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midnight star stables

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I have a show horse who has a hard time keeping weight on it's top line but seems to stay very well feed underneath. He gets plenty of grain and hay and I plan to add beet pulp soon too.

What do you use to level out top lines?
 

txminipinto

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First, make sure you don't have a pot belly from worms. If you're on a good worming schedule, and it's not a hay/grass belly, I like to have a pretty good fat content in my feeds. I feed a 12% protein/6% fat pellet with beet pulp (wet). Certain horses get coastal or alfalfa (or both) and then I love the SmartPak weight supplement, CoolCalories. It's 99% fat and I swear by it.
 

DarkhHorseFarms

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A topline is more than feed. A topline can be improved with conditioning. I equate everything to my "big" horses so when conditioning my halter horses, I would use some strengthen exercises along with a feeding program. It will take some time to see the results.

*Lunging with a bitting rig on so they learn how to drive under from behind, and round their body (don't lunge a baby).

*Backing up for a distance with their head below their withers and their back round.

*Long trotting with a belly sweat on

Also I would do a Power Pack wormer to rule out the possibility of a worm load.

I like a 12-14% protien gain mix and a high fat suplement. Our hay is an Alfalfa/Timmothy blend

 
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midnight star stables

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First, make sure you don't have a pot belly from worms. If you're on a good worming schedule, and it's not a hay/grass belly, I like to have a pretty good fat content in my feeds. I feed a 12% protein/6% fat pellet with beet pulp (wet). Certain horses get coastal or alfalfa (or both) and then I love the SmartPak weight supplement, CoolCalories. It's 99% fat and I swear by it.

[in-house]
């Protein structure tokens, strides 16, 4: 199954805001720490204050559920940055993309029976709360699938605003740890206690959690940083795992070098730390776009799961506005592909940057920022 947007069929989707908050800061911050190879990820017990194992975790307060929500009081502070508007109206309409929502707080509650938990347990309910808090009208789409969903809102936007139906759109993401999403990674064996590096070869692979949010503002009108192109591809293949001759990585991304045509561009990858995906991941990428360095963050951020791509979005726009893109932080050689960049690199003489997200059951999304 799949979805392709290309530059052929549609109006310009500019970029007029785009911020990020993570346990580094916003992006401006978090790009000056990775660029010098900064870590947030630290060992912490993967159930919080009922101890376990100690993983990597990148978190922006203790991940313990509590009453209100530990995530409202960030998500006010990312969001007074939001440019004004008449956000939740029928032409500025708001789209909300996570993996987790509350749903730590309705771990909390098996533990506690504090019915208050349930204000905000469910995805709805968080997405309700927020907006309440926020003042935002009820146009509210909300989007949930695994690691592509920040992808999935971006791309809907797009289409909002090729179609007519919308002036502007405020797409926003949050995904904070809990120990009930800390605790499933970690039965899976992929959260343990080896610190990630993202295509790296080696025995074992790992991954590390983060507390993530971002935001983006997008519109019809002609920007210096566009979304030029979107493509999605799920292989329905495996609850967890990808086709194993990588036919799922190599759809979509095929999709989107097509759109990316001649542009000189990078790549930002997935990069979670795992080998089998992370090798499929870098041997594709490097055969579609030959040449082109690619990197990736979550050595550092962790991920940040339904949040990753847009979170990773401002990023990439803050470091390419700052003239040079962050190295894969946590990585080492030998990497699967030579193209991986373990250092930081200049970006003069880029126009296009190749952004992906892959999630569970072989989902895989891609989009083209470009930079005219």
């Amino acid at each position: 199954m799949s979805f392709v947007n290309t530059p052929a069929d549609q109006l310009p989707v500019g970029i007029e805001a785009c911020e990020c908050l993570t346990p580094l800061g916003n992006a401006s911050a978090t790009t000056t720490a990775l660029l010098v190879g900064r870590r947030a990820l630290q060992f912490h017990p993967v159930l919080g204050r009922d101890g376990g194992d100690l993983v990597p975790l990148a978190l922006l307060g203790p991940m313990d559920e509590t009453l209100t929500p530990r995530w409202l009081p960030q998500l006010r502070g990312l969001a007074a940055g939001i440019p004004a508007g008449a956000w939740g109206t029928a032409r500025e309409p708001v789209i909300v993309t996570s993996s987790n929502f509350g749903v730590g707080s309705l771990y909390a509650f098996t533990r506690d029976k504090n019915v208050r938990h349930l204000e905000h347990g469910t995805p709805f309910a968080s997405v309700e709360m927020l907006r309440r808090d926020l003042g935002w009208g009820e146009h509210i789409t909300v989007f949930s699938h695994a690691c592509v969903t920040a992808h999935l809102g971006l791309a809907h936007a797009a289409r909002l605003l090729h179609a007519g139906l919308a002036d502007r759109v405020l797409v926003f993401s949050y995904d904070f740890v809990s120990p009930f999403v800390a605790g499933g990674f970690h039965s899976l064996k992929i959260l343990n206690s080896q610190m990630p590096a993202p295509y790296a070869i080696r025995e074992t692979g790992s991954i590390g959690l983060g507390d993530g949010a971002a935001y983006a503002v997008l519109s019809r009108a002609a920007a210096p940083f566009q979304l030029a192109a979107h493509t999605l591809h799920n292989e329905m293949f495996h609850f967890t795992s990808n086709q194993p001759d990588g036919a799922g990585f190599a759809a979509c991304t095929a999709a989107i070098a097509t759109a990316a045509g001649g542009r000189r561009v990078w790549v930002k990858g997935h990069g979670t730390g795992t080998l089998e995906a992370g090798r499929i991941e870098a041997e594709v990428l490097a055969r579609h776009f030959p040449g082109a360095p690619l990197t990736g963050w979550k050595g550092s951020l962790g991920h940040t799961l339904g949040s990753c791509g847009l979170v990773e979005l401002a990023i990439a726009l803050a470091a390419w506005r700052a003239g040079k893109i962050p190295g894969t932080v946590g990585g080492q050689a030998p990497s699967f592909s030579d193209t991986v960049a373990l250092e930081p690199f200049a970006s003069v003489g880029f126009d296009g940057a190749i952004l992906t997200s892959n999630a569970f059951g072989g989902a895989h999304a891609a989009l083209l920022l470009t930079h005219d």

Fat really? I have always tried to avoid fat as I guess I thought it would make them fat.
I use to use just a higher protein. I know of some good high fat feeds that I can use. He is on a 2 month worming schedule.
 

Keri

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I have one that I'm having a hard time keeping weight on top. He was a stallion last year and got unlimited hay during the day, plus his beet pulp and such. But I gelded him and he was doing fine, but a bit skinny on top. I've increased his beet pulp and put him out on pasture. Pasture is the best way to do it and they lose that belly within a day or two of being taken off. But I don't really have pasture (its my yard), so I'm going to try an equine senior with him and see if it works.
 

Leeana

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I started feeding beet pulp to help fill out the topic and add depth to the hip, its really worked wonders for me. I think conformation has allot to do with it though
.

I've always heard that feeding a high fat helps with the topline.

Fat is not bad, if you even out the fat and workload you should be fine. I feed a high fat suppliment (also high veg oil), but they also rounden ext a good amount each day.
 

txminipinto

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First, make sure you don't have a pot belly from worms. If you're on a good worming schedule, and it's not a hay/grass belly, I like to have a pretty good fat content in my feeds. I feed a 12% protein/6% fat pellet with beet pulp (wet). Certain horses get coastal or alfalfa (or both) and then I love the SmartPak weight supplement, CoolCalories. It's 99% fat and I swear by it.
Fat really? I have always tried to avoid fat as I guess I thought it would make them fat.
I use to use just a higher protein. I know of some good high fat feeds that I can use. He is on a 2 month worming schedule.
Yes, fat. The combination of conditioning, protein, and fat is what "finishes" a show animal. You need fat and as long as you're conditioning (exercising) then you should be fine. Trotting builds more muscle than cantoring or running too.
 

Sunny

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Hi Des. Two of my favourite supplements when I was still showing were black oil sunflower seeds, and a Master Feeds product called Finishing Touch.
 

wildoak

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I find that beet pulp helps too, seems to put weight on in the right places.

I've fed a higher fat in the past too for weight, coat & condition. I went to a seminar last weekend on a new feed, and their entire premise is different from anything I've heard. They maintain the fat is not in fact healthy, and that it hinders performance. It's a highly digestible extruded feed that is only 2% fat and yet, everyone I've heard from who feeds it says the horses will put on weight and look terrific with it because in part it's so completely digestible. It's aussielogic.com if anyone is interested. I have 4 horses here on it to test, will see how they act/look in a month or so.

Jan
 
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